Random meanderings about the books I love—or don't.
Interspersed with observations about my hobbies: Beer & Wine, Bridge, Bikes and Bow-wows.
For a journalist, Michael Rank's written English is pretty poor, though that unfortunately is pretty much the state of journalism today. The most egregious error being that Muhammed <i>"taught his followers the major tenants of the religion."</i> "<b>Tenets</b>", dammit! He's also inconsistent in the use of the prophet's name. The cover says <i>"From Muhammed to Burj Khalifa…"</i> while the title page gives: <i>"From Muhammad…"</i>
I'm uncomfortable about the way he addresses Islam in places. Why does Rank use deliberately provocative language like <i>"After claiming to receive a prophecy from God"</i>, when talking about Muhammed? <i>"After receiving a prophecy…"</i> would be palatable to Muslims and non-believers alike. Or, "<i>he also stated that pagans and unbelievers cannot approach the Sacred Mosque, a statement which the Saudi Arabian Grand Mufti used in March 2012 as a pretext to call for all churches in the Arabian peninsula to be bulldozed."</i> Given that he doesn't explain this statement at all, it merely appears intended to show the irrationality of Islam.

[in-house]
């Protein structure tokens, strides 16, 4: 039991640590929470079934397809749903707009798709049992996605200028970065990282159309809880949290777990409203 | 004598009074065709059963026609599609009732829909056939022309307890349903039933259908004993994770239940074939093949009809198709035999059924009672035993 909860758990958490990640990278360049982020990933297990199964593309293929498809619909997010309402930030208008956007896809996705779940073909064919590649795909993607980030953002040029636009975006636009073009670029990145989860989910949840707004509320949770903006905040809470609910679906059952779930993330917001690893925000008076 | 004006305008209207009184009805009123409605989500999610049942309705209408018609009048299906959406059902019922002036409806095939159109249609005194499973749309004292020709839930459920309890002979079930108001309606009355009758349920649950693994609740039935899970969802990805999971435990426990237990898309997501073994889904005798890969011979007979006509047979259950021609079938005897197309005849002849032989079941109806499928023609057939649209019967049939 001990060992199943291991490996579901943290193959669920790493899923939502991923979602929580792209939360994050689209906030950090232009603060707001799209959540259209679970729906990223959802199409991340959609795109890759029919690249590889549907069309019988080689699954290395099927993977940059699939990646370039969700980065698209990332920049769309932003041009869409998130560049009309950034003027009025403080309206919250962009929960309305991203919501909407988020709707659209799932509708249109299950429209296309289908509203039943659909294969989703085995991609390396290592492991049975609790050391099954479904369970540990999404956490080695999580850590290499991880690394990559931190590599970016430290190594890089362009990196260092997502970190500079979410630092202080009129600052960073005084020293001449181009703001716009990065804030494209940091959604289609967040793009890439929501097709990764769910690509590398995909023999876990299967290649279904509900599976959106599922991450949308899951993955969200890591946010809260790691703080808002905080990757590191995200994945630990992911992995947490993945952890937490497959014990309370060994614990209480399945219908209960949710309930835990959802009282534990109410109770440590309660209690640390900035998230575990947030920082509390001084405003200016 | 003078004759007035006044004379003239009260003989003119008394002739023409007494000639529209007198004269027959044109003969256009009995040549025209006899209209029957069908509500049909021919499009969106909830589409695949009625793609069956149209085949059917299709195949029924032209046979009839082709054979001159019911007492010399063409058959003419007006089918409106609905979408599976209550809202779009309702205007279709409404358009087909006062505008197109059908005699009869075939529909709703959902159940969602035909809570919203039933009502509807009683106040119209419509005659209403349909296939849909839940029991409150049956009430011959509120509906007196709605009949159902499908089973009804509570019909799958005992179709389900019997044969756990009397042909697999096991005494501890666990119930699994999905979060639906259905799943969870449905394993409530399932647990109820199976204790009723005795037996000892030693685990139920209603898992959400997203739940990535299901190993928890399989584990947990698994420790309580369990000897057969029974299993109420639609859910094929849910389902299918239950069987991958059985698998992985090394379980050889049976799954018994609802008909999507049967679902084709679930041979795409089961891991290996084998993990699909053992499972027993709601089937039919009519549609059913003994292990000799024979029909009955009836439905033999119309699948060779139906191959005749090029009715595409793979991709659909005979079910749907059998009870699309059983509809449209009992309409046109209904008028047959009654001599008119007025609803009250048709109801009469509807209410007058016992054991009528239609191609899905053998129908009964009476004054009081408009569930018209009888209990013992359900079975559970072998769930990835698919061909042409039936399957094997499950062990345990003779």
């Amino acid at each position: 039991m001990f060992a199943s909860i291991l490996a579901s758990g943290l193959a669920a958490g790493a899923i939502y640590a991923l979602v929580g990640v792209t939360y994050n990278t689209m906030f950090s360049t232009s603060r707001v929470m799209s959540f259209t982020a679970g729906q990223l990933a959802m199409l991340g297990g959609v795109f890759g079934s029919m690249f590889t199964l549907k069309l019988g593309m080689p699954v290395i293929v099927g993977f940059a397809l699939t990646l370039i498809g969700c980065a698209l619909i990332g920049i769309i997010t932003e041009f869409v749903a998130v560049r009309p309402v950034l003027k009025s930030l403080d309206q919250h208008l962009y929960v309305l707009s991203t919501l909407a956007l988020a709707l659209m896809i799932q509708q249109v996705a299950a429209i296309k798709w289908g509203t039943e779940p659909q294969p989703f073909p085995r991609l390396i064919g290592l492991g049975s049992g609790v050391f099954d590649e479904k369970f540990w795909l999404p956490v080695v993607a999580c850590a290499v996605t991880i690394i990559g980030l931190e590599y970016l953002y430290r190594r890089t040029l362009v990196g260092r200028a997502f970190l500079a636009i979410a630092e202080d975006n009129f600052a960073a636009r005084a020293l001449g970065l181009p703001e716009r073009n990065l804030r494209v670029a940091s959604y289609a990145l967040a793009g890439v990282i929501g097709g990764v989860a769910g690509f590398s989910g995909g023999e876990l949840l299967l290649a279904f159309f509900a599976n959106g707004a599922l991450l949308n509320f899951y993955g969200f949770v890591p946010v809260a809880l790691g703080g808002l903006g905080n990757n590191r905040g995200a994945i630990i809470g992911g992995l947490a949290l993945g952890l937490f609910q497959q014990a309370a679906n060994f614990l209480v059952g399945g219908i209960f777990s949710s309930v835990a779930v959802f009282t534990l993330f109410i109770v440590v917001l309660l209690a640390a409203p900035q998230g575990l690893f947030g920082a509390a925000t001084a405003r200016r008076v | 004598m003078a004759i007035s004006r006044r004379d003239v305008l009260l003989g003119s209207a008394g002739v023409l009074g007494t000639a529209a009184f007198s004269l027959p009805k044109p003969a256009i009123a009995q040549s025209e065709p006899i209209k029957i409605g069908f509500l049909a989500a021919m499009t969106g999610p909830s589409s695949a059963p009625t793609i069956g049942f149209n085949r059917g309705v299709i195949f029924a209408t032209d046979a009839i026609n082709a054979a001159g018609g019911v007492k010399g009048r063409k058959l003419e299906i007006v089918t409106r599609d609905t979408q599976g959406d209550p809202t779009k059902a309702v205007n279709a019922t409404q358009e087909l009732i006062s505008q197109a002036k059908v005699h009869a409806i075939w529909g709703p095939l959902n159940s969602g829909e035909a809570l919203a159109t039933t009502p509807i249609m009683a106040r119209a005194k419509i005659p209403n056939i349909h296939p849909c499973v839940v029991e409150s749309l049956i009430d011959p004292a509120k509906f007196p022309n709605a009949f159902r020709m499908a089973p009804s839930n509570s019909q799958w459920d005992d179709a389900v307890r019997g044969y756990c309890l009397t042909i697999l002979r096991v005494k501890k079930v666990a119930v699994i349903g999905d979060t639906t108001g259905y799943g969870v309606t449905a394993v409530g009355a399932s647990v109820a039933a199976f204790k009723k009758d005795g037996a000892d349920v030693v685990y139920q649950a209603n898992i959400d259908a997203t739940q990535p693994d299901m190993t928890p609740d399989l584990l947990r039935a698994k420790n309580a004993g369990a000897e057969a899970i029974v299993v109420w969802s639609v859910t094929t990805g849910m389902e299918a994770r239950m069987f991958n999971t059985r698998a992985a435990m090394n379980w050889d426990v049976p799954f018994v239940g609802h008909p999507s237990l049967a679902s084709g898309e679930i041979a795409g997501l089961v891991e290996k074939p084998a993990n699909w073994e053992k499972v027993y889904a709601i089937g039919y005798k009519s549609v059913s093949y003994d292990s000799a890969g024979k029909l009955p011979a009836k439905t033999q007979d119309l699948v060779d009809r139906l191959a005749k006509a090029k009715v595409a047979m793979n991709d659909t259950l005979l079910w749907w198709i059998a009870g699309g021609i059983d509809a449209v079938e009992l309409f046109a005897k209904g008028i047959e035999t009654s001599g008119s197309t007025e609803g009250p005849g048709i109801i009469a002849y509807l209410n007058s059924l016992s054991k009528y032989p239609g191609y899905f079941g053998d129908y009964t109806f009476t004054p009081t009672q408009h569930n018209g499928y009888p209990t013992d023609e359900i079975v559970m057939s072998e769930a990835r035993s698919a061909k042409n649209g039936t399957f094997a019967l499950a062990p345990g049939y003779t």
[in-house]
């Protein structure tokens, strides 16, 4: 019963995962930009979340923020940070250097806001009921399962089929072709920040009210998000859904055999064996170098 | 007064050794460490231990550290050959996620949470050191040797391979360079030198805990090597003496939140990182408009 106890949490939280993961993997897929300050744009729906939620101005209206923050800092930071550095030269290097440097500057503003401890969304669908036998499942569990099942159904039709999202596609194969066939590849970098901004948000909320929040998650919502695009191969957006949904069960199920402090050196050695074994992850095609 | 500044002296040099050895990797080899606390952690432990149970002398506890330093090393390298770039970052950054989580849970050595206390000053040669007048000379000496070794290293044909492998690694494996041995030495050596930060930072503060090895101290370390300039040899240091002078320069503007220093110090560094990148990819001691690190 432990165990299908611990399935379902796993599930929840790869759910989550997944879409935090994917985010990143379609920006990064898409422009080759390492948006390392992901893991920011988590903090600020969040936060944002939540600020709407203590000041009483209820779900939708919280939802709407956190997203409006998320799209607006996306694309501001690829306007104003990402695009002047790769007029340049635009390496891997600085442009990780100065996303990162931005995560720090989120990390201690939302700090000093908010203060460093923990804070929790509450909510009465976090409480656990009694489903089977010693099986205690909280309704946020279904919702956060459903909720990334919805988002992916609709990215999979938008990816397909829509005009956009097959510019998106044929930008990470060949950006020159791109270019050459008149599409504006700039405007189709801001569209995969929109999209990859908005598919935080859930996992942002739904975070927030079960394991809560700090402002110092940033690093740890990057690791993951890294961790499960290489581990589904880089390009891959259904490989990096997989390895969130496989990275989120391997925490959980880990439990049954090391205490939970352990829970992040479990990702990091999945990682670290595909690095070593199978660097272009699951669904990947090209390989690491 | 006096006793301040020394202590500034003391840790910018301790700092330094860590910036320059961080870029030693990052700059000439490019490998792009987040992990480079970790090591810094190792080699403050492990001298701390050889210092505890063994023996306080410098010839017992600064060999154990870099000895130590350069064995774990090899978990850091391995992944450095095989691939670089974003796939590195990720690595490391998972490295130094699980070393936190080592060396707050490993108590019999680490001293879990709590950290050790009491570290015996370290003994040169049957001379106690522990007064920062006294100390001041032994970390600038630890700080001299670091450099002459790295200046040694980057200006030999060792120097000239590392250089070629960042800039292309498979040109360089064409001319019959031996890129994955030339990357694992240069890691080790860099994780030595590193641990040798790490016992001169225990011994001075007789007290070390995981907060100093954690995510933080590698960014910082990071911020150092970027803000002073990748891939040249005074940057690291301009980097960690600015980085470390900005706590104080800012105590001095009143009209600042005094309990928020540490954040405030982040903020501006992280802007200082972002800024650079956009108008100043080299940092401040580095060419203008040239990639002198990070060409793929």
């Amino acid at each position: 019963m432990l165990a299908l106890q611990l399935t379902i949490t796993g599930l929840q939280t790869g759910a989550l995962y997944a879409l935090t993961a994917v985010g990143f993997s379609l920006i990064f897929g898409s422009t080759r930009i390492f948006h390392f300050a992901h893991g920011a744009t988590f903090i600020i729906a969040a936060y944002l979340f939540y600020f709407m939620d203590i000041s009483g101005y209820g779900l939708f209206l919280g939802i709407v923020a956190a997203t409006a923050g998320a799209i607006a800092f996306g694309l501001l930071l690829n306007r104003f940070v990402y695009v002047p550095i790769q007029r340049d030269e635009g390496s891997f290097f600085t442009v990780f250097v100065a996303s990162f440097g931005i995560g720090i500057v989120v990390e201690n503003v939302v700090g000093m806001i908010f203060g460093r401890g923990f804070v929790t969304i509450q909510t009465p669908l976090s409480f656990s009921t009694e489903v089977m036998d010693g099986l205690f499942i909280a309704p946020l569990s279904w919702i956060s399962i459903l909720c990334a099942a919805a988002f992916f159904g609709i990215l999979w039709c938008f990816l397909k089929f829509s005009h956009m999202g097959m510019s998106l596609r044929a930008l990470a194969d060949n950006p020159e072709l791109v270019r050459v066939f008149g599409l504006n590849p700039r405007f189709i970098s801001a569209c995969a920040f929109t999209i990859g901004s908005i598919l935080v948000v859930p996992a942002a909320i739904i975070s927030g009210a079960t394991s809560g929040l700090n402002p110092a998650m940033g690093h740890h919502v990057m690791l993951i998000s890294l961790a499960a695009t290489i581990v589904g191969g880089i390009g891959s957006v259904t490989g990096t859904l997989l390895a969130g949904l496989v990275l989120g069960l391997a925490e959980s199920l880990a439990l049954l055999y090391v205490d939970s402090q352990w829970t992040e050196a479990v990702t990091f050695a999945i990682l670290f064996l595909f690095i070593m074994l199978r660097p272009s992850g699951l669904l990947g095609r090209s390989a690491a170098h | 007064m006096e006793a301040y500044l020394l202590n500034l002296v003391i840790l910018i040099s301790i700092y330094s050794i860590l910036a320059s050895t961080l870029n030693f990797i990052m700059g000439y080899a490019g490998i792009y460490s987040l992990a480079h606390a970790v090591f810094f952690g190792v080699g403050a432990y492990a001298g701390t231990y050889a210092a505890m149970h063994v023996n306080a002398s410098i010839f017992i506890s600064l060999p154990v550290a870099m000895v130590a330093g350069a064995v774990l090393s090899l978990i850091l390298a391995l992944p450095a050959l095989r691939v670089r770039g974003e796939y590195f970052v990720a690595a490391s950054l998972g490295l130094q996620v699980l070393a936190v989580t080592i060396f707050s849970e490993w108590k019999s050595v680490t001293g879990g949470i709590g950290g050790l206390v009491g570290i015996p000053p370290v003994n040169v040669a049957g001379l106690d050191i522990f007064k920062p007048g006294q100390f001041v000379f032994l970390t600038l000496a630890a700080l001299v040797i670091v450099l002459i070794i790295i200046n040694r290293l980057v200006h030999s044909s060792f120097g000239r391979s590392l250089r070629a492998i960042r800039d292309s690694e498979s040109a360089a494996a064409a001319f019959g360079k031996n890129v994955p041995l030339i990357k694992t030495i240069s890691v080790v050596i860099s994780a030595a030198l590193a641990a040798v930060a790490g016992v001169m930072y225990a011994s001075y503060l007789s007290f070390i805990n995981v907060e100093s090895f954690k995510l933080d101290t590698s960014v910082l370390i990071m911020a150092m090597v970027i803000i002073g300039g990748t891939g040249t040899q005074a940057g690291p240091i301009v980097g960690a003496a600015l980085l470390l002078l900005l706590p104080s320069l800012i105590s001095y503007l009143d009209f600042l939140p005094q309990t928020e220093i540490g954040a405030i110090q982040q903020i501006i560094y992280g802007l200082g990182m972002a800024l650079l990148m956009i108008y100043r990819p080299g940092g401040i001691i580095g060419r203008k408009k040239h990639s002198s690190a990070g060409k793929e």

Still, this book does almost exactly what it promises: <i>"By the end you will know as much about the Middle East as you would after a year-long college course [and] sound highly knowledgeable about worrd affairs to your friends and associates."</i> The first claim is arguable — I learned more about the